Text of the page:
|Courtesy of Yoga Journal. You can go here to see the full entry and learn how to do this yourself.|
It's called "Salamba Sirsasana" or supported headstand. It's supported because you link your fingers together and create a support for your head. Some of the benefits of this pose include:
- relief of stress and mild depression
- strengthens the arms, legs and spine
- strengthens the lungs (something I need as I have the lung capacity of a turnip)
- improves digestion
- therapeutic for asthma, infertility, insomnia and sinusitis
For the longest time, I've had an aversion to inversions. I'm not sure why that is. While everyone else in class (okay, I admit it has been six months since my last class. Don't judge me) is up against the wall or on their mats doing headstands, I'm the one doing a modified child's pose because it is the only inversion that does not give me distress.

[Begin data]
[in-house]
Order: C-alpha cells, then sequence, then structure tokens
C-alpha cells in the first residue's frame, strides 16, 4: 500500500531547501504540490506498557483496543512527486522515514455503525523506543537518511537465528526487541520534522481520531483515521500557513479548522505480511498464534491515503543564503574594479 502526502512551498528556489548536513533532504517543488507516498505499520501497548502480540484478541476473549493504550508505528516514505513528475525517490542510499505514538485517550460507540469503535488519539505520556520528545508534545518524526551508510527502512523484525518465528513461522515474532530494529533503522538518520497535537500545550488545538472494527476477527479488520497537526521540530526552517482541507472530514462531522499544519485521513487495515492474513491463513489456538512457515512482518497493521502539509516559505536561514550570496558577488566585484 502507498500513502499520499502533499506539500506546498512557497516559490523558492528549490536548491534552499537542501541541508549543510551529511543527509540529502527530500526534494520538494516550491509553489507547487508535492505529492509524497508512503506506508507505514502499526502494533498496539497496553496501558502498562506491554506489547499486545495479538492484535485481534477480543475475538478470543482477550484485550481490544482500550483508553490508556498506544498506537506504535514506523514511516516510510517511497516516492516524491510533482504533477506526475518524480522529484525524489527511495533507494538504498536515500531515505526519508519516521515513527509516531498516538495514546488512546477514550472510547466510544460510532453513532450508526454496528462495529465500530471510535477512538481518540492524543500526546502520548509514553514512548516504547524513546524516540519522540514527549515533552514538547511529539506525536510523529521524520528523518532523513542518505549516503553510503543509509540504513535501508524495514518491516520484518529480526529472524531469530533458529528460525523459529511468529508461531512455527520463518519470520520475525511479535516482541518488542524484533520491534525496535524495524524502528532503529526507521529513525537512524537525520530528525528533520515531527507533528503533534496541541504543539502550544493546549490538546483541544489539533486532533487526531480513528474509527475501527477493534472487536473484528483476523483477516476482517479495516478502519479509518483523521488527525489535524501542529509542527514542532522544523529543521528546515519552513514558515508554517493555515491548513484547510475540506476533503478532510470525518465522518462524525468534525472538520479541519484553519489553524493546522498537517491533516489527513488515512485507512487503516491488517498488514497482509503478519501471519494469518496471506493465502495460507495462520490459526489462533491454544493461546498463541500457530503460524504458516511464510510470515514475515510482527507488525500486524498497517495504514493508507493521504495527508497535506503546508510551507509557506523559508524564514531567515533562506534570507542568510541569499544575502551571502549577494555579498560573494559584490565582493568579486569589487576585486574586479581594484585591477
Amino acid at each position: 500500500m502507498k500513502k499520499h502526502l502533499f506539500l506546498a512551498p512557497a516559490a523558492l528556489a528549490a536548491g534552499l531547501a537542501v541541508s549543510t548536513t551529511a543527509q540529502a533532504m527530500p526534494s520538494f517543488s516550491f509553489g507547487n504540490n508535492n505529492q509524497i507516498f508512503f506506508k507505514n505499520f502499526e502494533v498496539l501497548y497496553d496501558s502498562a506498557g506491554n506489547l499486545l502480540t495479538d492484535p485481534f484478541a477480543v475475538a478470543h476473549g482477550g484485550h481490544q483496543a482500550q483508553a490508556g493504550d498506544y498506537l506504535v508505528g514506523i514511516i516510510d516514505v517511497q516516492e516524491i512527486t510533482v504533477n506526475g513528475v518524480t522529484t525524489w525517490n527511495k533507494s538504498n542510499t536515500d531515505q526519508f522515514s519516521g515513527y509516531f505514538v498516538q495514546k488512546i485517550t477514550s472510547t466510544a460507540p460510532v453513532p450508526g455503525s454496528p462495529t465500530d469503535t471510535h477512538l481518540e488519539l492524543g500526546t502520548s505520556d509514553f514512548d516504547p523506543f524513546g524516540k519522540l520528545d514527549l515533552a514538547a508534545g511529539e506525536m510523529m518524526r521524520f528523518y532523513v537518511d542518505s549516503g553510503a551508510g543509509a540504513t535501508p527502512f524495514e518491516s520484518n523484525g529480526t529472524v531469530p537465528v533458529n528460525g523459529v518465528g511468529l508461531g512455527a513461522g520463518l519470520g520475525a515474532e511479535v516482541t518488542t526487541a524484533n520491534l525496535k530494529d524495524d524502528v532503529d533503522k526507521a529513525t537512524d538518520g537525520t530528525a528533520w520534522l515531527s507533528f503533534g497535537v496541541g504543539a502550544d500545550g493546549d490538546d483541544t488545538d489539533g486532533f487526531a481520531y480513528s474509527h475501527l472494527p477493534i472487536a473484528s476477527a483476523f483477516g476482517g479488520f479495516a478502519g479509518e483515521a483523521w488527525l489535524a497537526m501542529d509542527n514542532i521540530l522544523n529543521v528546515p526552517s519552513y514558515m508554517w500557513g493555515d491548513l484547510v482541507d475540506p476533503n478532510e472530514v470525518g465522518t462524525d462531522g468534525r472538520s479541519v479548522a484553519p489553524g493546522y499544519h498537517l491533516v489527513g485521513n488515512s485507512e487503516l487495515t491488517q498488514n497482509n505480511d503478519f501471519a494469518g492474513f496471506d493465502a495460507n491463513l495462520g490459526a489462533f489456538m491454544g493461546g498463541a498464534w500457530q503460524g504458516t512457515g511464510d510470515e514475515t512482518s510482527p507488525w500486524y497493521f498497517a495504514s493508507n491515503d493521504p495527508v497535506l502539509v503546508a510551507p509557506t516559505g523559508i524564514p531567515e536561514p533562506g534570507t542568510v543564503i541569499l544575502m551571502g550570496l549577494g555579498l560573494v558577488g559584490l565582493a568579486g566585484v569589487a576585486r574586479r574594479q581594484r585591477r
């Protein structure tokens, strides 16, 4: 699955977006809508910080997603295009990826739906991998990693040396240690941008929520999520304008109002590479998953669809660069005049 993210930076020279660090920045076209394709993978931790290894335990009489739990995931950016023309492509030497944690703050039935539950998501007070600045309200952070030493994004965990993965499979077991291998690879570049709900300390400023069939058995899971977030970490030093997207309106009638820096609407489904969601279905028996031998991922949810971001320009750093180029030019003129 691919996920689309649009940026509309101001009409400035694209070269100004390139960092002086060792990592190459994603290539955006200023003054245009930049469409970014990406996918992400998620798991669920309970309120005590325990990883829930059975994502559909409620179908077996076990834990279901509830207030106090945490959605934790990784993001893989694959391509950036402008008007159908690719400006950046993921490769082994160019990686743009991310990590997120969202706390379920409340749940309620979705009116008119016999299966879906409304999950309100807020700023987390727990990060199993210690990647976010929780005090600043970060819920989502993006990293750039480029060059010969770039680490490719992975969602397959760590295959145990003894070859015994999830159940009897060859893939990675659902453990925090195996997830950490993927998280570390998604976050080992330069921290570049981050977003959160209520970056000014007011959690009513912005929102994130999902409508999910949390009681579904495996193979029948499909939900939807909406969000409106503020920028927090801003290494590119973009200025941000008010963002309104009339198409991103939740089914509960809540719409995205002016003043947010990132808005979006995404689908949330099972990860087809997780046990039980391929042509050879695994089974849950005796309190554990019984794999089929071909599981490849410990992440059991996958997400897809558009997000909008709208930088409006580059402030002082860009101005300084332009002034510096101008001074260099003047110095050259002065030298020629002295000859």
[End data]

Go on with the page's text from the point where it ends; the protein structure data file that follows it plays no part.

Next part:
I've long told myself that I would not be ready to take a yoga teacher training course until I could do a headstand in the middle of the room without killing myself. It is only a semi-arbitrary "rule". There are some schools who use that as a general indication that you have the ability to follow through with the rigorous training process. Personally, I think it is a good benchmark, which is why I adopted it. And, quite possibly, why I've been "working" on it for four years now. By working on it, I of course mean not doing anything about it.
For the last couple weeks or so, I've been taking a few minutes every evening and turning myself upside down. With varying degrees of success. But tonight was a real success. I held the headstand for maybe 30 seconds without breaking and without using the wall as support. I was upside down, on my own. And it was spectacular.
I am on my way.